The Dynamic Relationship Between Palaeolithic Cave Art and Depth Psychology

The Shamanistic-Visionary Experience

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When the idea of a religious interpretation of Palaeolithic cave art was first suggested during the second half of the last century it was not well received, to say the least. Today, with the developments in psychology, neurosciences, ethnology, anthropology and archaeology, the shamanistic element in the cave decorations is ever more widely (though not universally) accepted. Approaching these rock paintings from the standpoint of depth psychology, the message is that they are the result of a particularly dynamic arousal of the unconscious due to ritualistic activities that are typically associated with those of shamans, the experts at reaching an ecstatic state of self-abandonment.
The Lascaux Cave Art Paintings
Lascaux Cave
Shamanism dates back to the early beginnings of humanity. It originated, it is thought, somewhere in the distant forests of Mongolia from where it spread. By the Palaeolithic period it had become well-established in southern France and northern Spain. Shamans are immensely talented individuals, endowed by nature (enhanced by teaching and practice) with powers of self-control that allow them to fall into a trance at will. In this altered state of consciousness they are thought to hear voices and get information that would otherwise not be accessible to man. Based on research of shamanic rituals of more recent times, we may speculate that the shamanic visionaries of the Palaeolithic period would in a similar fashion to their modern counterparts have induced their trance by enduring intense self-inflicted pain, such as self-mutilation, cold, hunger, and isolation. The Palaeolithic shamanic rites may well have included frenetic, ecstatic dancing to the rhythm of clapping and chanting of mythic words (mantras), that is, all the known elements which eventually bring about an altered state of consciousness.
Rock painting of a dancing transformed shaman
On his return from this blissful though terrible experience, the shaman is able to report on this psychological experience in the symbolic language of the visions. Assuming that the cave paintings were depictions made by shamans following such ecstatic experiences, the cave paintings may be seen to reflect the visionaries' mystical experience. Moreover, since the psychological experience springs from the deep layers of the unconscious concerned not with the personal but with the universal, collective problems of humankind, the paintings are of archetypal nature. The remarkable thing is not that the shamans of the Palaeolithic had the visions they did but that they accepted them as divinely or externally inspired, and that accepting them they translated them into mortal form, the art of their rock paintings. The visions captured in the form of paintings seem to point to a higher, archetypal truth. Rather than giving individual stories, they tell of man's intimate relationship with nature, of his understanding of the coming and going of the seasons and the animal herds, and of man's role as hunter that he has played since time immemorial. Perhaps one of the reasons why the paintings communicate such a sense of wholeness is that they are not man-made but divinely-given masterpieces - man was not their creator; he was the emissary of the creation.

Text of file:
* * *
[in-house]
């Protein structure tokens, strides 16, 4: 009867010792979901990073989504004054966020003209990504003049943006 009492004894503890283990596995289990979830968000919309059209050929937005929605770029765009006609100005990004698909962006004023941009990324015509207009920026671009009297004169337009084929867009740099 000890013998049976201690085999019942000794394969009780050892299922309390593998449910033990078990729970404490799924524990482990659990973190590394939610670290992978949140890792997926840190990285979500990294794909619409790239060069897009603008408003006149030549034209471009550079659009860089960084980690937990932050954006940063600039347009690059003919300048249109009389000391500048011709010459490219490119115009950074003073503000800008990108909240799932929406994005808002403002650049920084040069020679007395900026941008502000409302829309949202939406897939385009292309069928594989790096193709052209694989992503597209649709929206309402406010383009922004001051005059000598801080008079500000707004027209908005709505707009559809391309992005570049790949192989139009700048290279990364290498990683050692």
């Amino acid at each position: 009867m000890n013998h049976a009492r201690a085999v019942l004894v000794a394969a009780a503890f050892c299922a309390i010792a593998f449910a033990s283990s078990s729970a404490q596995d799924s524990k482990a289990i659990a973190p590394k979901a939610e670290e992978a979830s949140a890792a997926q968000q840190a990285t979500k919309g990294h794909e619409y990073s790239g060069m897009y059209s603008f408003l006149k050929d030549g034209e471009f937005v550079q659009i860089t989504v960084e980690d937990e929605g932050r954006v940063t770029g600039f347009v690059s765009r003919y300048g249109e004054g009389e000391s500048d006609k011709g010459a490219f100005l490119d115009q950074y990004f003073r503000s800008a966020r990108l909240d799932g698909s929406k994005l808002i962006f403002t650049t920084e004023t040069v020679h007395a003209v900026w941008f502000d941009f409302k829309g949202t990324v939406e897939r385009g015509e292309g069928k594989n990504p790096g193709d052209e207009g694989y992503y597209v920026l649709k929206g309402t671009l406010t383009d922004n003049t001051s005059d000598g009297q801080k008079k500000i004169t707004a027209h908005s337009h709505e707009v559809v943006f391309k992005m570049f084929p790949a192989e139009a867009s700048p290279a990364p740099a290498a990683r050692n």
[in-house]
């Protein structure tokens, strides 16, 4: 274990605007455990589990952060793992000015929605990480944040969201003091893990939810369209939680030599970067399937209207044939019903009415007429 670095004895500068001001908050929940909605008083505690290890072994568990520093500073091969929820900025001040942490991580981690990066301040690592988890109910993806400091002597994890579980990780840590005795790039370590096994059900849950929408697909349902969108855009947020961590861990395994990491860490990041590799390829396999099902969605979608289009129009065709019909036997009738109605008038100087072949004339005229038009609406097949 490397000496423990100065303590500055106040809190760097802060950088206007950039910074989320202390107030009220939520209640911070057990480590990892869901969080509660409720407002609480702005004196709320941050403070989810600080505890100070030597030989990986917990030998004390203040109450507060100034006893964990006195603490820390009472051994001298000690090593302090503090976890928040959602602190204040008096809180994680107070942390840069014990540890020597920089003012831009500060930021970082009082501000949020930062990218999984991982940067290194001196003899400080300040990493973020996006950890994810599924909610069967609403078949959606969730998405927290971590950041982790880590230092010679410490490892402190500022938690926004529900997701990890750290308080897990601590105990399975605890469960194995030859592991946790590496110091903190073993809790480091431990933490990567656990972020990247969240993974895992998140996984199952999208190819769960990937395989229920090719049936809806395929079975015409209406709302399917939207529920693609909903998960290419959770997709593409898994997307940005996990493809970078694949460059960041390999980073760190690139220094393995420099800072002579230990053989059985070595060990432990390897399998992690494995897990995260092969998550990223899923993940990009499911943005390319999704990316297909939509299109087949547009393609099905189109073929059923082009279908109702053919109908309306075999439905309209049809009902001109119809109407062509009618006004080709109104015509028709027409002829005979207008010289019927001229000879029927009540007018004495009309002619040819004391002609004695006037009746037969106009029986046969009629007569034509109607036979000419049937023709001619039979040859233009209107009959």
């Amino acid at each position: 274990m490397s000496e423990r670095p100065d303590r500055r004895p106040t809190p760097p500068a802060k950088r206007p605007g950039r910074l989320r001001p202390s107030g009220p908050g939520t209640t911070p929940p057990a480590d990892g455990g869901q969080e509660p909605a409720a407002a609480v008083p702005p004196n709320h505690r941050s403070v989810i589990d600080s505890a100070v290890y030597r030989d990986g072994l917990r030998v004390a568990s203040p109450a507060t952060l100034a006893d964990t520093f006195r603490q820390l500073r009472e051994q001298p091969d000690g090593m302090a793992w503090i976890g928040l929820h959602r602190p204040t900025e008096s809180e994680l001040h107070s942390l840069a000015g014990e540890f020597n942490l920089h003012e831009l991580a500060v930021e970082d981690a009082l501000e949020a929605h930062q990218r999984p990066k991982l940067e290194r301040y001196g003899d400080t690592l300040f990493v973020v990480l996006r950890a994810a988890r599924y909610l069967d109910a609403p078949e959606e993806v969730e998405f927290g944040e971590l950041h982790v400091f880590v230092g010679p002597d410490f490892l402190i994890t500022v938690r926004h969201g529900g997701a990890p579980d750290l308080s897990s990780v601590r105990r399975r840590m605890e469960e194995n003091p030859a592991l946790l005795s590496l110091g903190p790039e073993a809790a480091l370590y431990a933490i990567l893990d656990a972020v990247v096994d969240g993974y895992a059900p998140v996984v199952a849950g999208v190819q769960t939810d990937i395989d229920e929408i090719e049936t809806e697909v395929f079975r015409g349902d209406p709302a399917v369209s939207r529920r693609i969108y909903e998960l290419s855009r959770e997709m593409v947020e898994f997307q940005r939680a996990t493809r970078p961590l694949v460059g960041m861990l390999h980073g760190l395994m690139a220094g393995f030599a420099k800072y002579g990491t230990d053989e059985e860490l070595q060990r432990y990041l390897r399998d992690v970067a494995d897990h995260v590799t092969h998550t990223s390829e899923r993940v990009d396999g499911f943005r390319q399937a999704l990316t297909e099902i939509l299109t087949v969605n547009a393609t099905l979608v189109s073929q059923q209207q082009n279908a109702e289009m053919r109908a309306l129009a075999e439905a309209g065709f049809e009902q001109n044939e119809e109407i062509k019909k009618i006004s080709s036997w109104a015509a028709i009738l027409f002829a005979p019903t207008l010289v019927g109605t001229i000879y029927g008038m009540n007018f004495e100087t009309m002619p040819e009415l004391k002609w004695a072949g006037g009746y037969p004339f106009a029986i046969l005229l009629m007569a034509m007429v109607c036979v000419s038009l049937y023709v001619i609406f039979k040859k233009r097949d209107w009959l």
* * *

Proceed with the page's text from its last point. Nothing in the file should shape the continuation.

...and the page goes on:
It is more than likely that initially only a few descended into the caves and that selected members of the tribe followed later. Due to their special, magical talents, the shamans would have been singled out as the respected, trusted leaders, as mana personalities who could guide others on their pilgrimage to the world underground. With the shaman in front and the others following, they must have been eager to face unimaginable perils for the purpose of undergoing certain ceremonies which would maybe transform them or heighten their status. As recent research has shown, the caves were visited over millennia when existing paintings were 'edited' and additional ones were made. This could suggest that the original ecstatic experience of the shamans was re-enacted many times over with the same effect of momentarily crossing physical boundaries and seeing both with the bodily eye and the inner, spiritual eye of creation. The animals depicted on the wall are at once related to the real world and to the visionaries' dream world from where they have fleetingly appeared, weightlessly and silently, only to return to the depths of eternity. Perhaps it should no longer surprise us that the animals in the cave paintings are consistently presented without a base-line for support.
Above it was conjectured that for primitive man with his mind still 'in the object' everything in nature had a spirit or a voice. If the Palaeolithic visionary artists did not paint just anywhere but arduously inspected the rock-face for the right place which in its form and contours let them see the finished animal before them, perhaps it was because they were convinced that once found, the right rock would speak to them and tell them what to do. And studying the cave paintings today, we may still have the impression that the very stone itself had been the animal spirit and instructed the artists where to paint and what.
Further Reading:
Cave Art: An Intuition of Eternity
Dr. Ilse Vickers
Bradshaw Foundation Homepage
French Cave Paintings & Rock Art Archive
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